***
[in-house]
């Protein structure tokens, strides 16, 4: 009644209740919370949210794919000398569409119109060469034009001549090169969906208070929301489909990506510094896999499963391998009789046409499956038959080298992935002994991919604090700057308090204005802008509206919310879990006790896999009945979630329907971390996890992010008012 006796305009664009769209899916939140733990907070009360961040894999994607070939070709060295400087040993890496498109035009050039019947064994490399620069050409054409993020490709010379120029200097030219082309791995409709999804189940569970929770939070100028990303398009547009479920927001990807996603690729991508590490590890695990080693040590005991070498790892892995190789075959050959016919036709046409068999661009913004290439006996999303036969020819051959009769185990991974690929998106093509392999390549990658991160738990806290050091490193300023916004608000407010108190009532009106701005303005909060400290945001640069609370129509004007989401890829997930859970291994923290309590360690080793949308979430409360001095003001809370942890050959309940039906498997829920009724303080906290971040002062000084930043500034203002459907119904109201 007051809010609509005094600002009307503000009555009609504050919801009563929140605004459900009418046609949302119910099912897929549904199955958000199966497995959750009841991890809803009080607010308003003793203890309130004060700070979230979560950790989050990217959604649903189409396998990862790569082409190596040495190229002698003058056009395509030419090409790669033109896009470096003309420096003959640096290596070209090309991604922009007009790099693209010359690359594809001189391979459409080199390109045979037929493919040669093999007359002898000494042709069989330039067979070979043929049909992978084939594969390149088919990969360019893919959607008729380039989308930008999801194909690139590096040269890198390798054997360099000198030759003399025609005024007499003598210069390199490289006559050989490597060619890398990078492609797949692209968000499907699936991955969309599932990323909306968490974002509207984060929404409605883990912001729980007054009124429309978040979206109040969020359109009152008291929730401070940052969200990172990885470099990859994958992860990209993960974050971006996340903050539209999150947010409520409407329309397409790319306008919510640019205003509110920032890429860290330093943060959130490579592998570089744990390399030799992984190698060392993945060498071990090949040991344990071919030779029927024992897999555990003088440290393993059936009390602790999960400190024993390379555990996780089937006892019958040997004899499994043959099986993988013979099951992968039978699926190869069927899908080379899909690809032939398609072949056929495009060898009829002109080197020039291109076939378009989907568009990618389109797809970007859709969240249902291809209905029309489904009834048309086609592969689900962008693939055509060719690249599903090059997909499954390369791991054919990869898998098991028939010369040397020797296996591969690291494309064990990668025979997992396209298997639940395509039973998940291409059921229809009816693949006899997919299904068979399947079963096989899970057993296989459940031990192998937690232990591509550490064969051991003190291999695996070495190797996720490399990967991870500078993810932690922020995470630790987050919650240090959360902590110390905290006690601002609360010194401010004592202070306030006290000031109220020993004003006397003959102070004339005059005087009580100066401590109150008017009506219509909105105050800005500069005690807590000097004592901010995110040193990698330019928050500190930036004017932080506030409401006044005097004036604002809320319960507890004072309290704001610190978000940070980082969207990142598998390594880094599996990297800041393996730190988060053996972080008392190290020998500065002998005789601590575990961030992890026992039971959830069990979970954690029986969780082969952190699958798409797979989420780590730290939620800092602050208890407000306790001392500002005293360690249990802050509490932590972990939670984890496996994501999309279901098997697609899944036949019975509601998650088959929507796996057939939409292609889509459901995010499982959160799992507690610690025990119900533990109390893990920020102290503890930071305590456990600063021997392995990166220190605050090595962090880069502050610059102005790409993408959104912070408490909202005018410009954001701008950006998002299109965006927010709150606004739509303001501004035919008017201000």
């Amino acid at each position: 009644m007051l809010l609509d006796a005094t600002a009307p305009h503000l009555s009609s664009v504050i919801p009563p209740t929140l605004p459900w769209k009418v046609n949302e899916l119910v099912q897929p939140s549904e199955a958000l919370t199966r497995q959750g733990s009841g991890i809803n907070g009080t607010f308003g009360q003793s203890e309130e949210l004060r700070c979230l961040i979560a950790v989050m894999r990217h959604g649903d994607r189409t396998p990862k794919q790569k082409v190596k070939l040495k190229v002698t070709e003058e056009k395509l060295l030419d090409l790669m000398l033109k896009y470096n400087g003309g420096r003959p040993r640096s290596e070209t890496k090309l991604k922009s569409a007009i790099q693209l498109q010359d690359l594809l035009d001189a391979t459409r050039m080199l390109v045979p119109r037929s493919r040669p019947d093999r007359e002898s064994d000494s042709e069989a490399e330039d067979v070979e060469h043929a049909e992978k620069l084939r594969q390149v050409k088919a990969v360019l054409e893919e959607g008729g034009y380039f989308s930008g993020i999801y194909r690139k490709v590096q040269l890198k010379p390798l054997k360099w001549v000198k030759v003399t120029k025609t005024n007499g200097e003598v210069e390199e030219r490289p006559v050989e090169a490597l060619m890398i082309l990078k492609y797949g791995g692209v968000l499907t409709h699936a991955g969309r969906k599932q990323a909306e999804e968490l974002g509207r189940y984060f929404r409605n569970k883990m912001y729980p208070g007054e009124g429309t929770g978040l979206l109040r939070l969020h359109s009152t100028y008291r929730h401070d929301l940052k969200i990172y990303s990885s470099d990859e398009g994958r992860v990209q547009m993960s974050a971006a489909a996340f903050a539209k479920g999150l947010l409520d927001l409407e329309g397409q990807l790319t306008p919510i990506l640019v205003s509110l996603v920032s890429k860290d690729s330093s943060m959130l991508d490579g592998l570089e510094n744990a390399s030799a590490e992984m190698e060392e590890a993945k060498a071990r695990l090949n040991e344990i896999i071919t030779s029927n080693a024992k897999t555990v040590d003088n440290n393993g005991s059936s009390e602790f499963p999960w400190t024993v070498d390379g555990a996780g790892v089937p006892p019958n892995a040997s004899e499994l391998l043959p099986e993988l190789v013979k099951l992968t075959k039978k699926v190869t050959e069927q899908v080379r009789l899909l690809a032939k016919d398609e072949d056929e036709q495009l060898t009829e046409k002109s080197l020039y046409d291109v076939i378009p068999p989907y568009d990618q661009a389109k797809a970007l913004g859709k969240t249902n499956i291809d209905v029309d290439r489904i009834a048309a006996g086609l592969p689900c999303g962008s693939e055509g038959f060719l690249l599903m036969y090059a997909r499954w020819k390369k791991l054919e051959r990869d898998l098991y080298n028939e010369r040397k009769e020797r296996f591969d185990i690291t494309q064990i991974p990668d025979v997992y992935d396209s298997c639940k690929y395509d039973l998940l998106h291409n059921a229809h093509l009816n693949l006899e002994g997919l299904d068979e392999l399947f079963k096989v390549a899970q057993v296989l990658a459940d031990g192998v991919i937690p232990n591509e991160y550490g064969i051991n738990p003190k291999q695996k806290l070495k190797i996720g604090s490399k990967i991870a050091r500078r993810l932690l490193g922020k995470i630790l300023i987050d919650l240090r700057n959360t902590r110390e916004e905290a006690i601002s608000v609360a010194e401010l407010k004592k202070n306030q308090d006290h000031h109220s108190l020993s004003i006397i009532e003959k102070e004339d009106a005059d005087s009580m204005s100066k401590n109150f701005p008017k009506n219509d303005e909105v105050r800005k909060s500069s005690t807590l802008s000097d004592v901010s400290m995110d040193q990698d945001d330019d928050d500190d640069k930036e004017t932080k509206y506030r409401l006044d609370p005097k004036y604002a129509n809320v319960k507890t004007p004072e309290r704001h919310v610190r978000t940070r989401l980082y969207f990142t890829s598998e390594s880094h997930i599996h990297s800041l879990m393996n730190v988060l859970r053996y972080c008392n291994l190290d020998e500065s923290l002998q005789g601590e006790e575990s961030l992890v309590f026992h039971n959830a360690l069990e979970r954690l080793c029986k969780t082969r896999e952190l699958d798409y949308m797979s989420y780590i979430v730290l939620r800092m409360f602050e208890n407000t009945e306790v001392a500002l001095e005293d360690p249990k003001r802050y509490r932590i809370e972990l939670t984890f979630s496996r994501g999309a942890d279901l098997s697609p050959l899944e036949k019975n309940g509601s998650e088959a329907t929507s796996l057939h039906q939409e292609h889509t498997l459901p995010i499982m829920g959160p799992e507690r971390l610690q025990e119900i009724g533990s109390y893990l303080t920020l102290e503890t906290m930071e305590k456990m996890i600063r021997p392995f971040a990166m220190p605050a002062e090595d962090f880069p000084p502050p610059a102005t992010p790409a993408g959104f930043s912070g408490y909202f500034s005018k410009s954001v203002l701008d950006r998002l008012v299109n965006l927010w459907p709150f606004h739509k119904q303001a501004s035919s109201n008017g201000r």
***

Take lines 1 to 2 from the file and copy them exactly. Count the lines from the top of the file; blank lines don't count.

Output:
[in-house]
């Protein structure tokens, strides 16, 4: 009644209740919370949210794919000398569409119109060469034009001549090169969906208070929301489909990506510094896999499963391998009789046409499956038959080298992935002994991919604090700057308090204005802008509206919310879990006790896999009945979630329907971390996890992010008012 006796305009664009769209899916939140733990907070009360961040894999994607070939070709060295400087040993890496498109035009050039019947064994490399620069050409054409993020490709010379120029200097030219082309791995409709999804189940569970929770939070100028990303398009547009479920927001990807996603690729991508590490590890695990080693040590005991070498790892892995190789075959050959016919036709046409068999661009913004290439006996999303036969020819051959009769185990991974690929998106093509392999390549990658991160738990806290050091490193300023916004608000407010108190009532009106701005303005909060400290945001640069609370129509004007989401890829997930859970291994923290309590360690080793949308979430409360001095003001809370942890050959309940039906498997829920009724303080906290971040002062000084930043500034203002459907119904109201 007051809010609509005094600002009307503000009555009609504050919801009563929140605004459900009418046609949302119910099912897929549904199955958000199966497995959750009841991890809803009080607010308003003793203890309130004060700070979230979560950790989050990217959604649903189409396998990862790569082409190596040495190229002698003058056009395509030419090409790669033109896009470096003309420096003959640096290596070209090309991604922009007009790099693209010359690359594809001189391979459409080199390109045979037929493919040669093999007359002898000494042709069989330039067979070979043929049909992978084939594969390149088919990969360019893919959607008729380039989308930008999801194909690139590096040269890198390798054997360099000198030759003399025609005024007499003598210069390199490289006559050989490597060619890398990078492609797949692209968000499907699936991955969309599932990323909306968490974002509207984060929404409605883990912001729980007054009124429309978040979206109040969020359109009152008291929730401070940052969200990172990885470099990859994958992860990209993960974050971006996340903050539209999150947010409520409407329309397409790319306008919510640019205003509110920032890429860290330093943060959130490579592998570089744990390399030799992984190698060392993945060498071990090949040991344990071919030779029927024992897999555990003088440290393993059936009390602790999960400190024993390379555990996780089937006892019958040997004899499994043959099986993988013979099951992968039978699926190869069927899908080379899909690809032939398609072949056929495009060898009829002109080197020039291109076939378009989907568009990618389109797809970007859709969240249902291809209905029309489904009834048309086609592969689900962008693939055509060719690249599903090059997909499954390369791991054919990869898998098991028939010369040397020797296996591969690291494309064990990668025979997992396209298997639940395509039973998940291409059921229809009816693949006899997919299904068979399947079963096989899970057993296989459940031990192998937690232990591509550490064969051991003190291999695996070495190797996720490399990967991870500078993810932690922020995470630790987050919650240090959360902590110390905290006690601002609360010194401010004592202070306030006290000031109220020993004003006397003959102070004339005059005087009580100066401590109150008017009506219509909105105050800005500069005690807590000097004592901010995110040193990698330019928050500190930036004017932080506030409401006044005097004036604002809320319960507890004072309290704001610190978000940070980082969207990142598998390594880094599996990297800041393996730190988060053996972080008392190290020998500065002998005789601590575990961030992890026992039971959830069990979970954690029986969780082969952190699958798409797979989420780590730290939620800092602050208890407000306790001392500002005293360690249990802050509490932590972990939670984890496996994501999309279901098997697609899944036949019975509601998650088959929507796996057939939409292609889509459901995010499982959160799992507690610690025990119900533990109390893990920020102290503890930071305590456990600063021997392995990166220190605050090595962090880069502050610059102005790409993408959104912070408490909202005018410009954001701008950006998002299109965006927010709150606004739509303001501004035919008017201000």